Education policy for kids under six

Experts say the plan misses diet, care and ignores children with special needs

By Sonal Matharu
Published: Friday 27 April 2012

pre-school education The Centre has unveiled a new policy aimed at holistic development of children under six, a group which has so far been ignored by policy makers.

The national Early Childhood Care and Education (ECCE) policy unveiled in the last week of March by Union Ministry of Women and Child Development, aims to innovate pre-school education using play-based and child-friendly techniques, which will help children settle in the formal school education.

The 2011 National Population Census reveals that India has 158.7 million children under six. But government schemes like mid-day meals aimed at better nutrition and Right to Education cover children above 6 years of age.

The policy notes that currently there is very little data on ECCE facilities for infants, like day-care centres and crèches run by the government, voluntary sector and private players. There is also negligible data on the number of children with access to such facilities. The policy plans to give “universal access” to children to such facility and at the same time create a standard set of guidelines covering all the three sectors.

The policy will also promote use of local language as the medium of communication in all ECCE centres. Dipa Sinha, national advisor (child nutrition) to the office of the commissioners to Supreme Court in the Right to Food case, says currently different programmes for children on health, nutrition and education fall under different ministries. There is no one umbrella of service that meets all the needs of children. “ECCE talks of holistic development of a child in a single policy, which is welcome,” she adds.

The loopholes

Several child care specialists feel the policy requires substantiation, especially on issues such as day care, diet and children with special needs.

Some of its prescriptions are vague. The policy talks about adding crèches to the existing anganwadi centres, through which the government runs its Integrated Child Development Services programme, but it does not say how and at what scale. It sums up the need for crèches in just one sentence—“Conversion of anganwadis into anganwadi-cum-creches with a planned early stimulation component and interactive environment for children below three years will be piloted”—without elaborating on the needs of working mothers or requirement of day care in the informal sector like women working as construction workers and domestic help. Sinha criticises the policy saying the need of the mother also needs to be recognised along with the needs of the children.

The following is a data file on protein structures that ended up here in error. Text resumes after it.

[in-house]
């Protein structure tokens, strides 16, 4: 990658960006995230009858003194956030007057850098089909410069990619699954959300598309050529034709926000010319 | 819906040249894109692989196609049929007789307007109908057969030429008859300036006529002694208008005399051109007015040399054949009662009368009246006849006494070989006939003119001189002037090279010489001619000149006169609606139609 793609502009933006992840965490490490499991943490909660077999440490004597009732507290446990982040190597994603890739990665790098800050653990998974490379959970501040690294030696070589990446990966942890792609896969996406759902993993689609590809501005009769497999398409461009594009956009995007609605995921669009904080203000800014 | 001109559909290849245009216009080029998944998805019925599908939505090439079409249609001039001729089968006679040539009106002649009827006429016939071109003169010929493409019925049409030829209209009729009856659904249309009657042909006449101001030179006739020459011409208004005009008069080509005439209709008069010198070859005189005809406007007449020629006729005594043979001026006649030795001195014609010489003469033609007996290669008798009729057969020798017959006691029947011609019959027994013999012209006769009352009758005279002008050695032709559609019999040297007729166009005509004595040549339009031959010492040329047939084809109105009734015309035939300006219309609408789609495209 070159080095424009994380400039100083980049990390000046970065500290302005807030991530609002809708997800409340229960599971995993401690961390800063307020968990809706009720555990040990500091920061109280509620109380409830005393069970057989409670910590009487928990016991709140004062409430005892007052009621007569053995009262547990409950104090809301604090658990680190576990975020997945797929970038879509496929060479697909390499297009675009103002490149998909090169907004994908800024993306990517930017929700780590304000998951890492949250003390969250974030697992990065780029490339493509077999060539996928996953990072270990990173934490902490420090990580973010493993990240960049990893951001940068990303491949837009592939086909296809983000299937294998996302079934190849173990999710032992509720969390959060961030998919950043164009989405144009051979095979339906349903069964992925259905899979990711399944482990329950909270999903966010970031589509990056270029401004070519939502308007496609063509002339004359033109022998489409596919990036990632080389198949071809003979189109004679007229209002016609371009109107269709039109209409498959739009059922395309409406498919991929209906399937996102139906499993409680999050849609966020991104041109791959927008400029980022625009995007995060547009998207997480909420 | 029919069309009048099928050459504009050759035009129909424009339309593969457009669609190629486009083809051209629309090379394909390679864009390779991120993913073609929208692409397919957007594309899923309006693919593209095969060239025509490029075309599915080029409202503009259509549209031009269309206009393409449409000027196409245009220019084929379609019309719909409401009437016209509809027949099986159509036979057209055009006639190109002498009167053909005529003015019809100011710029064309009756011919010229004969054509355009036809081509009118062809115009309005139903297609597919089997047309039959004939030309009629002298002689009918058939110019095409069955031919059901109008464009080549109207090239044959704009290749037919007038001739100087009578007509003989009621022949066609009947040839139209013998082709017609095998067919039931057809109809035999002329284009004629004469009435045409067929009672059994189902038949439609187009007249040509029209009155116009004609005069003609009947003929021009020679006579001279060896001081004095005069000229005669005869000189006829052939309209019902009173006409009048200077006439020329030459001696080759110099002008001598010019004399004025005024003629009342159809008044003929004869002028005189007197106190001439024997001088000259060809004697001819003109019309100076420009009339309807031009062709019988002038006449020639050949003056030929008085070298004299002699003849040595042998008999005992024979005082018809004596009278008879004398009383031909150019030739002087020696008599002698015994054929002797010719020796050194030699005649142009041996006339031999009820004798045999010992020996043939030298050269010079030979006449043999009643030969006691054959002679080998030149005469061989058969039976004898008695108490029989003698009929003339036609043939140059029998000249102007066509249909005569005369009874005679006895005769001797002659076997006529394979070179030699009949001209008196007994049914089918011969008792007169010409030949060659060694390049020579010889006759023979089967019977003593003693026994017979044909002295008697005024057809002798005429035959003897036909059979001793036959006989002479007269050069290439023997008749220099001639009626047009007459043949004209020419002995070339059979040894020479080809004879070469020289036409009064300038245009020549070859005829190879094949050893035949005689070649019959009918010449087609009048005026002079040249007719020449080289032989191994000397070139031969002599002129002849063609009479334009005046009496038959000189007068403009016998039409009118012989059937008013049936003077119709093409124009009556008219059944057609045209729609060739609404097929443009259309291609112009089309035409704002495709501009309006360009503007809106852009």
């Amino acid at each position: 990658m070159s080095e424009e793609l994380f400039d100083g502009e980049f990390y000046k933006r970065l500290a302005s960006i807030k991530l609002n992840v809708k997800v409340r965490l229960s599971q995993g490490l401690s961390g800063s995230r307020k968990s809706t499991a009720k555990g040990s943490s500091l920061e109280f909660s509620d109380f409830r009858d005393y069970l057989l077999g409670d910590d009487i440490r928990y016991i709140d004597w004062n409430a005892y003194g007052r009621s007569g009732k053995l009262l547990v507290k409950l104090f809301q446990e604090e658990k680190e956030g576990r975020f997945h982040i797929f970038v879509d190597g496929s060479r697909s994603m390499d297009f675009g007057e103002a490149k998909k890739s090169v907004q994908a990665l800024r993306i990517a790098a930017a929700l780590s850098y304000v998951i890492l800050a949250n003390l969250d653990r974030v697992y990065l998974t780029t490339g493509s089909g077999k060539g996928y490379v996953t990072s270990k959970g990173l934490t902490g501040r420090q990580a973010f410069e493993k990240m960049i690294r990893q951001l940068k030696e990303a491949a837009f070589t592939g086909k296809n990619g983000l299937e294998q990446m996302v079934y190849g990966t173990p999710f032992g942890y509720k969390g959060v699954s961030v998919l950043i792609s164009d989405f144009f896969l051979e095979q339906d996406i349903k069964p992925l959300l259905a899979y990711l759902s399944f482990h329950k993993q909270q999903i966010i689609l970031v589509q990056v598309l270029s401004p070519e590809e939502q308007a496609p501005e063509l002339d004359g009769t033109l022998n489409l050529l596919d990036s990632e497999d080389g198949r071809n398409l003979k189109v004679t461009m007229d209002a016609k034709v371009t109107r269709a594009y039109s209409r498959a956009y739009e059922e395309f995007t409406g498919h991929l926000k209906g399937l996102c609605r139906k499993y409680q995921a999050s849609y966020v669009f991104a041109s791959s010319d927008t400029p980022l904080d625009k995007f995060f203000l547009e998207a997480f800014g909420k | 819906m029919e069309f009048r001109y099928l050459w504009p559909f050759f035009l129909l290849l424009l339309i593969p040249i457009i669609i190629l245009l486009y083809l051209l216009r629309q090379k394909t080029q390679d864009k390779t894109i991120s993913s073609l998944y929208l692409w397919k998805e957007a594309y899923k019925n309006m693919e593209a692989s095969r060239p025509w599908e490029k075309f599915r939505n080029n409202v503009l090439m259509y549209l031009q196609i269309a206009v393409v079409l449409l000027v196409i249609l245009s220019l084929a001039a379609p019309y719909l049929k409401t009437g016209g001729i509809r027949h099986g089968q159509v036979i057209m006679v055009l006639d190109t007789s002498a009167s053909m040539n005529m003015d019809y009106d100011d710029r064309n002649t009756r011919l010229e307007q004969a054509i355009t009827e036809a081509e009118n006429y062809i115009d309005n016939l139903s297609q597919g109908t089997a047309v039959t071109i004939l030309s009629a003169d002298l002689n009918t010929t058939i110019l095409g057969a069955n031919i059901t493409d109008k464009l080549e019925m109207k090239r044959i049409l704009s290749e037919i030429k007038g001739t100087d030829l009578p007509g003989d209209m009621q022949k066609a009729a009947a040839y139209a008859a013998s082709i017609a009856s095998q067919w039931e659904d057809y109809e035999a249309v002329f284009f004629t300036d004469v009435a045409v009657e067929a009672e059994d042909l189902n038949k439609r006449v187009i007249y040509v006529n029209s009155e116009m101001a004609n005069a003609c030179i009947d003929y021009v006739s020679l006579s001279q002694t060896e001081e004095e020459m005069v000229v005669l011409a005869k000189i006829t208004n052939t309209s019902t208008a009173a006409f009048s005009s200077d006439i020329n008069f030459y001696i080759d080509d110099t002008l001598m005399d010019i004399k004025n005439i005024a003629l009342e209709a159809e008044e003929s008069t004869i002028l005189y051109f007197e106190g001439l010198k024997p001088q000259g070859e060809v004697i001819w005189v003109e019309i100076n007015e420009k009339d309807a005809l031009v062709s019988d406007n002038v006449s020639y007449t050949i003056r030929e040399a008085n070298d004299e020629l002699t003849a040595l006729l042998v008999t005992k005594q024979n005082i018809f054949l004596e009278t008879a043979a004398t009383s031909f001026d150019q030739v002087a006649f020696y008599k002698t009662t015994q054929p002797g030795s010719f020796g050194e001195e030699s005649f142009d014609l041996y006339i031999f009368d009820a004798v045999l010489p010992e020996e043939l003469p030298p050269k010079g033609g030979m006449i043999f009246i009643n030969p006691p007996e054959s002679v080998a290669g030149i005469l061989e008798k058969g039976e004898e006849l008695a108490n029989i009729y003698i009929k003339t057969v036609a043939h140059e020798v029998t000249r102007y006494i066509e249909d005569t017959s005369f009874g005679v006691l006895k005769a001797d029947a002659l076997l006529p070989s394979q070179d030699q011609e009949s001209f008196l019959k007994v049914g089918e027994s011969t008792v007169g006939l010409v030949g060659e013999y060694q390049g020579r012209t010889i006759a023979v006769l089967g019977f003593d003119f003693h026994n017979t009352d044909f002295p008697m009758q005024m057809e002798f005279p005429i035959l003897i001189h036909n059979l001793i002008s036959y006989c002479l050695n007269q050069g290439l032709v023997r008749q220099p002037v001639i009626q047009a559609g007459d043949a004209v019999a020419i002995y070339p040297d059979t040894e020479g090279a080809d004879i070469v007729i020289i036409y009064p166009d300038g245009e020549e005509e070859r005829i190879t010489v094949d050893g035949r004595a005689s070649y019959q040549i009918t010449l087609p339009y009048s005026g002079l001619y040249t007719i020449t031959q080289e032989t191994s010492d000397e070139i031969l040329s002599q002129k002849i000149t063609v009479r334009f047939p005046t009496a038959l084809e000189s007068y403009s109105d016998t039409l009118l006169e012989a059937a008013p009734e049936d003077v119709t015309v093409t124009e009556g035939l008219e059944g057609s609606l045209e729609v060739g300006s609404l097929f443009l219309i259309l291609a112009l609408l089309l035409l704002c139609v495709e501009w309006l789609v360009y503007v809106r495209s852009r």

Mina Swaminathan, a specialist in pre-school education, says it is important to specify in the policy the benefit it will advance to the informal sector. “The majority of poor working women, especially those in the informal sector, who are even more invisible, find themselves in a situation where their need to work conflicts with their need to care for their young children,” says Swaminathan.

There are also worries that the policy does not go into the specifics of how it would curb malnutrition among children. Arun Gupta, member of the Prime Minister’s council on nutritional challenges, says that the first two years of a child’s life is important as 90 per cent of the brain develops during this period. A report by Naandi Foundation, a non-profit working on child rights in January 2012, on hunger entitled HUNGaMA says that nearly half of the children in the country are malnourished. ECCE only talks about strengthening structures under Integrated Child Development Scheme but remains silent on the diet it envisages.

Differently-abled overlooked

Children with special needs have been forgotten in the policy. There are no additional provisions for differently-abled children, children of migrating work force and those living in urban slums. “There is no institutional structure an anganwadi worker can refer to if she identifies children with special needs,” says Sinha.

Experts like Swaminathan want the ministry to clearly define what child-care entails. “The stress of the policy is on improving pre-school education but what about children below three years who do not go to pre-school? How will the policy ensure that they are taken care of?” asks Swaminathan.

Vandana Prasad, national convener of Public Health Resource Network in Delhi, a non-profit agrees. “The Union health ministry’s National Rural Health Mission (NRHM) has several programmes for neo-natal care and malnutrition and ECCE currently is divided between various agencies like ministry of health, child development and human resource. But care is left out by all.”


Experts say the plan misses diet, care and ignores children with special needs

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